How to Be Aware and Prevent Workplace Violence in Your Business

Each year, around 700 people are killed in their place of employment. Between 1992 and 2012, there were 14,770 reported incidences of workplace violence – all of these involving victims of homicide. These frightening statistics are a stark reminder that workplace violence is a real possibility and has the potential for extreme tragedy.

Though many cases of workplace violence have led to fatalities, nonfatal cases are even more common. Hundreds of thousands of nonfatal violent crimes have been committed in a variety of workplaces. In fact, it is estimated that about two million cases of workplace violence occur every year, ranging from verbal or physical abuse to murder.

Workplace violence can be prevented by learning to identify the signs of a potential threat and taking measures to keep your workplace a safe, nonviolent environment. Establishing clear policies, supporting your employees, and engaging in ongoing training can all help prevent violent incidents in your workplace.

What Is Workplace Violence?

Workplace violence is any threatening or disruptive behavior (including physical violence, harassment, and intimidation) that occurs at a work site. Even the mere threat to commit one of these acts qualifies as workplace violence. Employees, clients, and customers can all be potential perpetrators or victims of violence.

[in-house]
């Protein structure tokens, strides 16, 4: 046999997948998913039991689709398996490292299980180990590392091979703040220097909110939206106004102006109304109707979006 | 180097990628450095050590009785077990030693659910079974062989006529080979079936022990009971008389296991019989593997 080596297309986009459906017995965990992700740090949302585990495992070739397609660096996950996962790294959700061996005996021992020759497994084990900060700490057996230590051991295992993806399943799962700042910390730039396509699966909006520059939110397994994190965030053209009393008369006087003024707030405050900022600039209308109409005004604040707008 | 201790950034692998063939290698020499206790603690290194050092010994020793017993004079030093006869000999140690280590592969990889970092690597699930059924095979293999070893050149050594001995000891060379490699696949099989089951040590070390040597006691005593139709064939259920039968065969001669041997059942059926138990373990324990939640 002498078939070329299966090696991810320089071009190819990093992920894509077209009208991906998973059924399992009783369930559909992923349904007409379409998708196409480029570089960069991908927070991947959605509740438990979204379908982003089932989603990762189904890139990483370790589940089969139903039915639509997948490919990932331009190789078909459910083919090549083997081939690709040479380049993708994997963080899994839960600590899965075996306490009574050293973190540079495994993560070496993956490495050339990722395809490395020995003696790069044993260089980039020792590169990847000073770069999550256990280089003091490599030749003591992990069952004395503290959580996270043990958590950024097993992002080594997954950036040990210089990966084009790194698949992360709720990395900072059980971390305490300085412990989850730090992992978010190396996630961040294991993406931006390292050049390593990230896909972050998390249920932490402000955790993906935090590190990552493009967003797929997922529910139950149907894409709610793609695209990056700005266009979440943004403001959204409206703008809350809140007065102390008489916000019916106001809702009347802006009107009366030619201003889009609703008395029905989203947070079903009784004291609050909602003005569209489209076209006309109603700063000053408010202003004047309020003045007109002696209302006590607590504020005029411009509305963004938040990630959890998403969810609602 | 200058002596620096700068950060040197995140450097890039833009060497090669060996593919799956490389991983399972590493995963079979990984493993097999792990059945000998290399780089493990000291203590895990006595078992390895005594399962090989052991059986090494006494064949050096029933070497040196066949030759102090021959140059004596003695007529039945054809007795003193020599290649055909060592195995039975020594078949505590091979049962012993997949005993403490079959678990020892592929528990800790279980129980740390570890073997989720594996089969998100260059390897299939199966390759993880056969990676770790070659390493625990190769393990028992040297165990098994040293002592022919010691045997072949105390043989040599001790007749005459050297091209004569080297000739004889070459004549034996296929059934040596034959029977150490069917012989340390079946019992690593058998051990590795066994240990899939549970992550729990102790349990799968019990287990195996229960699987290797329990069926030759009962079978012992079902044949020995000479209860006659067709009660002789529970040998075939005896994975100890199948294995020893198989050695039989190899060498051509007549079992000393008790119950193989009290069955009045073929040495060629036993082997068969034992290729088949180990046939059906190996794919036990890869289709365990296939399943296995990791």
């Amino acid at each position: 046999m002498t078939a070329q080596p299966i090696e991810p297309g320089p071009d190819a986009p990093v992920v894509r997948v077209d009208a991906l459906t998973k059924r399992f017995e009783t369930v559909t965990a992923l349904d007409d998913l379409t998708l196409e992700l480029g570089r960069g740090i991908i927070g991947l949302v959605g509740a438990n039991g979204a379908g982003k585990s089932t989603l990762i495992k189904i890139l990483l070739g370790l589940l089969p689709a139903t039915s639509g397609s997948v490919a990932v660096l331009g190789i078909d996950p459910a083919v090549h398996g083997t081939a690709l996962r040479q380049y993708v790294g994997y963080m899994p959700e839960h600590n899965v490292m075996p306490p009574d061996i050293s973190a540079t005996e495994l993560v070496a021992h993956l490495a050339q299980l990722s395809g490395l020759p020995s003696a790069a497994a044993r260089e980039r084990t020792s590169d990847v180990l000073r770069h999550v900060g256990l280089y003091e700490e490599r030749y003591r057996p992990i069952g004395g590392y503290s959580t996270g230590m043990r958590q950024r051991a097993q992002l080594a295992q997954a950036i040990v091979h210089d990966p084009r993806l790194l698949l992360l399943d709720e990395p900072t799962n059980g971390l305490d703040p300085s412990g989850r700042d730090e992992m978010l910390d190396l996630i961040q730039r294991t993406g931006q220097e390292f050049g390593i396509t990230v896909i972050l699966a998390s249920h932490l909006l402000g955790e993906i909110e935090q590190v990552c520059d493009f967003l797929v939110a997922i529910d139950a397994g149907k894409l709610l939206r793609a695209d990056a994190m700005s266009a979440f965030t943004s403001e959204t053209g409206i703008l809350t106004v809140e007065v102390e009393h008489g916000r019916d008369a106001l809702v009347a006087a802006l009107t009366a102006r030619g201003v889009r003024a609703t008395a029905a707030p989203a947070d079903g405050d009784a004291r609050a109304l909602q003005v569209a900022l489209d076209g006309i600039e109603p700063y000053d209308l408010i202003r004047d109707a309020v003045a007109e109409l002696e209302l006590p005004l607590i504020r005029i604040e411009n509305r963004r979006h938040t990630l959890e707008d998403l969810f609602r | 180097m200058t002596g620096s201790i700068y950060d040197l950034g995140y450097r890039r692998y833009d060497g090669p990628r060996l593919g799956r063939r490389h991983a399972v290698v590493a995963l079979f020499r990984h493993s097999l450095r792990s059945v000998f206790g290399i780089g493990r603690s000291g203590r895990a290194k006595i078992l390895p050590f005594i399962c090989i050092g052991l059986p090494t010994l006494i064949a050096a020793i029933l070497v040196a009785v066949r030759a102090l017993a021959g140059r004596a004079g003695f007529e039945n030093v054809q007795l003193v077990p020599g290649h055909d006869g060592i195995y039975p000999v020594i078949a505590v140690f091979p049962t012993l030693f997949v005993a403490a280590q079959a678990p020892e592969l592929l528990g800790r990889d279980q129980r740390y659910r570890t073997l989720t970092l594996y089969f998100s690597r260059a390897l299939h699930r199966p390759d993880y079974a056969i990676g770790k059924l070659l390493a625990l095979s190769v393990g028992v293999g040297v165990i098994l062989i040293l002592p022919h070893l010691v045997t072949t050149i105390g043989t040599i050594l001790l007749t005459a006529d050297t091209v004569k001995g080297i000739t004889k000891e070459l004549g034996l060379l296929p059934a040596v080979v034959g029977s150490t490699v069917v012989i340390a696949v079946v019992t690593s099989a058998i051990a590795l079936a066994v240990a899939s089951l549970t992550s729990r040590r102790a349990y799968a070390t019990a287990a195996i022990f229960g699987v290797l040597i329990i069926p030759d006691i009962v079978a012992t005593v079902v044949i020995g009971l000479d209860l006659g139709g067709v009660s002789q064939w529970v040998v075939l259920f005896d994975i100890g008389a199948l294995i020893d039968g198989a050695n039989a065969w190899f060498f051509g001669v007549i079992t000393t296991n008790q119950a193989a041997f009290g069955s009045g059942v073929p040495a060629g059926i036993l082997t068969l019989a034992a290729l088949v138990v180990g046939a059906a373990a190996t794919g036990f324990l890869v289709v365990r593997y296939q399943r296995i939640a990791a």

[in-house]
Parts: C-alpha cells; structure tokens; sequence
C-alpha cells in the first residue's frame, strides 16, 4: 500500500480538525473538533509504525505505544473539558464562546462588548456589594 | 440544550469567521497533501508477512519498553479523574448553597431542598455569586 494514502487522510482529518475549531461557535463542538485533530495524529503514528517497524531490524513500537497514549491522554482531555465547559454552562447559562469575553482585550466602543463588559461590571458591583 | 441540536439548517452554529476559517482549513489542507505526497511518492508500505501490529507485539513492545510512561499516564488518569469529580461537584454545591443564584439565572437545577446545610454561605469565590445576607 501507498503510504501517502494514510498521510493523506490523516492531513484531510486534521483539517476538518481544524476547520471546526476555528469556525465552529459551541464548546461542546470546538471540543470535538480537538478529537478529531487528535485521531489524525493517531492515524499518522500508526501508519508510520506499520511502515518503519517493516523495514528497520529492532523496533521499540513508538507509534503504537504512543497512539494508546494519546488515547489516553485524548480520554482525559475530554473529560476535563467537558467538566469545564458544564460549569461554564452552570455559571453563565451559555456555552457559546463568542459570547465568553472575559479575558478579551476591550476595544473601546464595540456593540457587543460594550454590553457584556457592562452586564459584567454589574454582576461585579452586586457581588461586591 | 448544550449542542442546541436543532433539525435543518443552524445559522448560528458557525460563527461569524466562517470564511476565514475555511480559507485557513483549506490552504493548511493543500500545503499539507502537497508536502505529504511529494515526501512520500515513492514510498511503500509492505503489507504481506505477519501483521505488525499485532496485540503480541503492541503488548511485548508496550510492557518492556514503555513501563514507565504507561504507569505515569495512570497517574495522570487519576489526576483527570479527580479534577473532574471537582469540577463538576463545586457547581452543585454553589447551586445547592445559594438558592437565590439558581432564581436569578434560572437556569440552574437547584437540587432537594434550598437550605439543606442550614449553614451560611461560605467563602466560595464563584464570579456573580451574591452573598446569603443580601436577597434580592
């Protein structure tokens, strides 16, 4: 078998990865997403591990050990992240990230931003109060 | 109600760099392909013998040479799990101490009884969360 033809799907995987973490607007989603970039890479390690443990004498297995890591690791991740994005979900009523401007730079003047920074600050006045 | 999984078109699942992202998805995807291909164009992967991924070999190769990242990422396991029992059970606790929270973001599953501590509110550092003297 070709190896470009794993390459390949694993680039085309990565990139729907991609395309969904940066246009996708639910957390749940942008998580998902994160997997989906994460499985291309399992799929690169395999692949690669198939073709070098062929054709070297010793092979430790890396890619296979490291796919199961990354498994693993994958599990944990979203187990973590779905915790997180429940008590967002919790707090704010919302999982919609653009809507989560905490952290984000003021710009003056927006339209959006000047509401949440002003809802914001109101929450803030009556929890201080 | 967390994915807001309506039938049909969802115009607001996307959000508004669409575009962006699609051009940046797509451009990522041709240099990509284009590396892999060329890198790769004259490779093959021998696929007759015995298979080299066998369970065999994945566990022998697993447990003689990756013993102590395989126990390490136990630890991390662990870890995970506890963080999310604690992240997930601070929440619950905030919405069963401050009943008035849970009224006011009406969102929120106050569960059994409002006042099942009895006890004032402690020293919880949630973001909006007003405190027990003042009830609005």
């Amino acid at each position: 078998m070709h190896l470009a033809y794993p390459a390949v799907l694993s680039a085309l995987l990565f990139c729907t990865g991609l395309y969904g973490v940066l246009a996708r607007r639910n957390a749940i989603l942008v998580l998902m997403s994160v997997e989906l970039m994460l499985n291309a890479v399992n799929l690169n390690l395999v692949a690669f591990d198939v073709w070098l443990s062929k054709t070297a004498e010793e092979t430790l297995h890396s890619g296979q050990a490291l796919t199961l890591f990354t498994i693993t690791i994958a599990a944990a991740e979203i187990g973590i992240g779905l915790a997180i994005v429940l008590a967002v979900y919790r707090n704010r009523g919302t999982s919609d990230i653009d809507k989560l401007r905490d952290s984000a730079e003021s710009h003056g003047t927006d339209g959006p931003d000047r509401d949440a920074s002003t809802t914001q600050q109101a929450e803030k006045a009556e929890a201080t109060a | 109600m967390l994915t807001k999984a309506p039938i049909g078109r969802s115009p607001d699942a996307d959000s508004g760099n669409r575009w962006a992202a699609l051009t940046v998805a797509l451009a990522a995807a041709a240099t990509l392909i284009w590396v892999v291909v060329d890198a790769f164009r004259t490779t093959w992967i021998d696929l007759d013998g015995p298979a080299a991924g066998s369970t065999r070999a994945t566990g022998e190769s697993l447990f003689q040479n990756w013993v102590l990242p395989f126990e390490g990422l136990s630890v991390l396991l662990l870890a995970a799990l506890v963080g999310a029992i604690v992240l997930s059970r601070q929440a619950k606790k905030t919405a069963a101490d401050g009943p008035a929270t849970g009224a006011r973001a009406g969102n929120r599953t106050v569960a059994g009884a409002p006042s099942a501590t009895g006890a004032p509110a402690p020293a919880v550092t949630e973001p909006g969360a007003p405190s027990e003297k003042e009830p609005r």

Unfortunately, many incidences of workplace violence go unreported every year. This can be attributed to fear of backlash, such as being suspended or terminated. Other times, victims may not even realize that they what they are experiencing is classifiable as workplace violence. Research has identified certain factors that may increase the risk of violence in the workplace. Some of these factors include:

  • Worksites where employees exchange money with the public
  • Hostile or unstable people in the workplace (employees or customers)
  • Working alone or in an isolated manner
  • Providing services that involve personal care for others
  • Working where alcohol is served
  • Working late at night
  • Working in areas with high crime rates

High-risk professional fields include delivery driving, public service, customer service, healthcare, and law enforcement.

Workplace Violence Lawyer - Anthony Vienna

Economic Costs of Workplace Violence:

  • Productivity loss
  • Staff replacement (turnover)
  • Loss of management expenses and time
  • Loss of company assets
  • Negative public perception of the company or organization

Workplace Violence Prevention strategies:

  1. Establish a policy before an incident occurs. Create a policy that involves every level of the organization: employees, managers, and executives. Ensure that everyone is aware of the policy and are updated as the policy changes. A copy of the workplace violence policy should be distributed company-wide, and upper management should be responsible for making sure every employee understands it. As part of the policy, there should be a clear system for handling and resolving complaints in an expeditious and private manner.
  2. Maintain open lines of communication. Communication is a key strategy for preventing workplace violence. Perpetrators of violence feed on silence from victims and witnesses. Employees should be encouraged to communicate regularly in team meetings or one-on-one meetings with superiors. These meetings can help diffuse anger and clear up misunderstandings, decreasing the chances of a violent outburst.